Product Placement: Location-Aware Mobile Apps Go Mainstream
By J. BONASIA, INVESTOR’S BUSINESS DAILY
Working with Curtis Lee is a little like having a real estate agent on call anytime day or night, ready to steer you to nearby homes for sale, anywhere you happen to be.
At least his app is.
Using mobile-phone software licensed from Smarter Agent, clients of the 45-year-old agent, who works for Prudential Zack Shore Properties in Manahawkin, N.J., can see nearby homes for sale on their GPS-enabled phones.
The software maps out home sales, complete with photos and all other listing information.
With a touch of the screen, customers can contact Lee to arrange a tour.
“Now I am riding around in my clients’ pockets 24-hours a day,” Lee said.
“Location, location, location,” has long been a mantra in real estate circles. Thanks to ubiquitous global-positioning chips, always-on data and smarter software, that refrain may soon echo in board rooms of all sorts of industries.
“We’re just getting started with this era,” said William Clark, an analyst for research firm Gartner.
The firm predicts that mobile phones will overtake personal computers by 2013 as the most common device for accessing the Web worldwide.
Most mobile phones sold today have location-tracking features, as required for emergency 911 calls. And nearly all smart phones sold in the last three years have a built-in GPS to more precisely get one’s bearings.
That means advertisers can for the first time take a potential customer’s physical whereabouts into account when deciding how — or if — to target the person. Users, meanwhile, can create their own settings and social networks to reach trusted sources of information around the clock.
“When people carry around a device wherever they go, it’s not just a phone but a set of connections to their online identity, friends and networks — and the content they care about and where they are as well,” said Mark Donovan, a mobile-industry analyst for market tracker comScore.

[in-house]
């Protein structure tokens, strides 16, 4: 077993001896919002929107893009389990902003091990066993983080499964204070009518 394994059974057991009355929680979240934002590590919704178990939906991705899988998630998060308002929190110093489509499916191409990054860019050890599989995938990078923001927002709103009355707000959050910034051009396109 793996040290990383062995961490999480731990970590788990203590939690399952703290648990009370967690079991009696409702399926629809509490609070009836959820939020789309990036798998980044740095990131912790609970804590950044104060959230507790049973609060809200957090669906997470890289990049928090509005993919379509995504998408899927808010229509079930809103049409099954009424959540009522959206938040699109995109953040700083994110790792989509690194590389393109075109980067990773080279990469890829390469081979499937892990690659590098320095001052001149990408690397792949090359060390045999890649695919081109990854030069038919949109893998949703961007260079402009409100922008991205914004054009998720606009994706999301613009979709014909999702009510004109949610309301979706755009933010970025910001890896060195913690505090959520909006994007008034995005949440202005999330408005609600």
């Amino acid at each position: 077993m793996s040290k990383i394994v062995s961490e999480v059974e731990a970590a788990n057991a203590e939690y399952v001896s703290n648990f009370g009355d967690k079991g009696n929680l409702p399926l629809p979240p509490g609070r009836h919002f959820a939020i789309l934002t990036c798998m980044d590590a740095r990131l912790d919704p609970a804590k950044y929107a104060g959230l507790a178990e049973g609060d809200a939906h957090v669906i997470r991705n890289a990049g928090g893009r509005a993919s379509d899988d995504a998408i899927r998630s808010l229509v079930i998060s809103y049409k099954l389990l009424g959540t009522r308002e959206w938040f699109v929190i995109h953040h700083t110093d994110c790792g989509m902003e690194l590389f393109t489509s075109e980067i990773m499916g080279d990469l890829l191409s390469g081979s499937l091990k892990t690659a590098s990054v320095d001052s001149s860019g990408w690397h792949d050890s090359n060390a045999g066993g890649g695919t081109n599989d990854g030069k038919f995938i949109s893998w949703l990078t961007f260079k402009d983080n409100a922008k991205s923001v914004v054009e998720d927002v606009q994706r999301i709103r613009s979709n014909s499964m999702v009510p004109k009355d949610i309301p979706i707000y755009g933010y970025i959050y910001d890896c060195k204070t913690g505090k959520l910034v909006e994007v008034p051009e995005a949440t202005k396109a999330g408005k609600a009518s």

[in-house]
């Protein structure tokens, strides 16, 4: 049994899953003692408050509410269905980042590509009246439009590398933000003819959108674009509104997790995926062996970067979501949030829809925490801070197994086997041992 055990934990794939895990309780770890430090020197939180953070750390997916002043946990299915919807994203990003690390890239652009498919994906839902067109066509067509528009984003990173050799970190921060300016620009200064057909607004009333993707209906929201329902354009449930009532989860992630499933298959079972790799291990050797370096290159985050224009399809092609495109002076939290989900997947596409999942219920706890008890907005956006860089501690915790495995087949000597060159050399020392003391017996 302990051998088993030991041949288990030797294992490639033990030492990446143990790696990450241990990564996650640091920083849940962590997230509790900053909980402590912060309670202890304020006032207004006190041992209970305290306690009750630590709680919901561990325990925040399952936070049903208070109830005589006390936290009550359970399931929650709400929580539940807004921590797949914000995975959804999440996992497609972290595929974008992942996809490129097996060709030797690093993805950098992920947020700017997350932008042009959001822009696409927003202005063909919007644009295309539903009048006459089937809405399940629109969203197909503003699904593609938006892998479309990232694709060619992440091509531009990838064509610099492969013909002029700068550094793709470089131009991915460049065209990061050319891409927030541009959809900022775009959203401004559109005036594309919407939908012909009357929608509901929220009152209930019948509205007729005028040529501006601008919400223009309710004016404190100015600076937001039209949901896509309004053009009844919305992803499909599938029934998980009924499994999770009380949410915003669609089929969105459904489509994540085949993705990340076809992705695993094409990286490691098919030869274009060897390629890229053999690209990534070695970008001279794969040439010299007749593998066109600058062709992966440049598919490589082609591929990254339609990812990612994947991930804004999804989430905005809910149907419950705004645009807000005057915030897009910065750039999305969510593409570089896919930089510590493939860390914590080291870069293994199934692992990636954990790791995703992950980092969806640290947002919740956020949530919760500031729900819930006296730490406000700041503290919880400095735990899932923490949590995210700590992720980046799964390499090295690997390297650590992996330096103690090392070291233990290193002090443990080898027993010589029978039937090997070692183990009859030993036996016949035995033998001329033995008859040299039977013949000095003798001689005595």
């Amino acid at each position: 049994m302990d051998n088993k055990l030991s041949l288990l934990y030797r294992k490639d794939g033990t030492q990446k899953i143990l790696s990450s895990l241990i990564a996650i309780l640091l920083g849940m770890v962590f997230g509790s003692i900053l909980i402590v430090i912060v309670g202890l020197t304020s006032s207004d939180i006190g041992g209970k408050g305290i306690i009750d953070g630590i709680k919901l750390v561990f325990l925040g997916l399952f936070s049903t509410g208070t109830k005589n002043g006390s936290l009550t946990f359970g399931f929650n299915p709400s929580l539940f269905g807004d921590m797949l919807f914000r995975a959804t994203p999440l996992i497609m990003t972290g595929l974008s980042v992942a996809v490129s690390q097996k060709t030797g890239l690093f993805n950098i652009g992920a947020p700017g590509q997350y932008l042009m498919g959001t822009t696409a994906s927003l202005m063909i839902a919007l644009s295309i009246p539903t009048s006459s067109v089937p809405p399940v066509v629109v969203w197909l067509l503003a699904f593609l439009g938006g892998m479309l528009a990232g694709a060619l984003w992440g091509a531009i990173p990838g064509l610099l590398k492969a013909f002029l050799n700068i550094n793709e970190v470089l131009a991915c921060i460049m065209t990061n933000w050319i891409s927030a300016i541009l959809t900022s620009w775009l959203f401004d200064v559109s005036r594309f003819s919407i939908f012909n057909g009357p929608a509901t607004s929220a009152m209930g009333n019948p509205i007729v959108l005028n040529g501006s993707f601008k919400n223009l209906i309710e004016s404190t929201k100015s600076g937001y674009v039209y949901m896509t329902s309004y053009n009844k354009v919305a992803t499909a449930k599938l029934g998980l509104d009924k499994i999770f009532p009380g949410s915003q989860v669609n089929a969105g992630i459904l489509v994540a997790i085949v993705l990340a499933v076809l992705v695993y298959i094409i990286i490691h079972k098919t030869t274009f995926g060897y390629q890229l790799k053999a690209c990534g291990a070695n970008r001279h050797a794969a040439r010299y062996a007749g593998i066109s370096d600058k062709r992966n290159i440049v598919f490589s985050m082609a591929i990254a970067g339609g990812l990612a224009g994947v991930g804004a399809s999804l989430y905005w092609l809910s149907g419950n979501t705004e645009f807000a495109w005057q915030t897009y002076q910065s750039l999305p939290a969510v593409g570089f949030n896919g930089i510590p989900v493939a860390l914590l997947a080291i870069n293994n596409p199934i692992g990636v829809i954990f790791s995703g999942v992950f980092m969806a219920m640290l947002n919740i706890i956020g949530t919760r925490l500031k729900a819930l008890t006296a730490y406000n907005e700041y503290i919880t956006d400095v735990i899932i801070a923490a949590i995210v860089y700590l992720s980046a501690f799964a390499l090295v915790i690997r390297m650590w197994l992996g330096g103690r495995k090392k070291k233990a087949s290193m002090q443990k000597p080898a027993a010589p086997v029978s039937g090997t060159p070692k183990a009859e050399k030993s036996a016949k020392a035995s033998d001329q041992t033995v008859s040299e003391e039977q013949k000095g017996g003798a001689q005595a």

Unlike Web browsing, in which users must actively choose to share and upload information, location-aware devices can broadcast key information about the user automatically.
That makes mobile computing a true two-way exchange of data, Donovan said.
Think of it as a node of the Internet in motion, with mobile phone users broadcasting their preferences to the world while filtering out unwanted data or services.
“There’s this idea for the phone as a companion that’s essentially your digital assistant,” Clark said. “It keeps track of everywhere you’ve been, and all your browser interactions and every search.”
Numerous location-based consumer apps have popped up in recent months, Foursquare and Gowalla among the most popular.
Foursquare is a location-based social network that lets users see where their friends are hanging out.
Users “check in” when they arrive at a physical site, alerting others in their network.
Those who check in most frequently each month earn points toward the goal of being named “mayor” of the establishment, and earn virtual “badges.” Businesses can use the information to reward their most loyal customers and generate word-of-mouth advertising.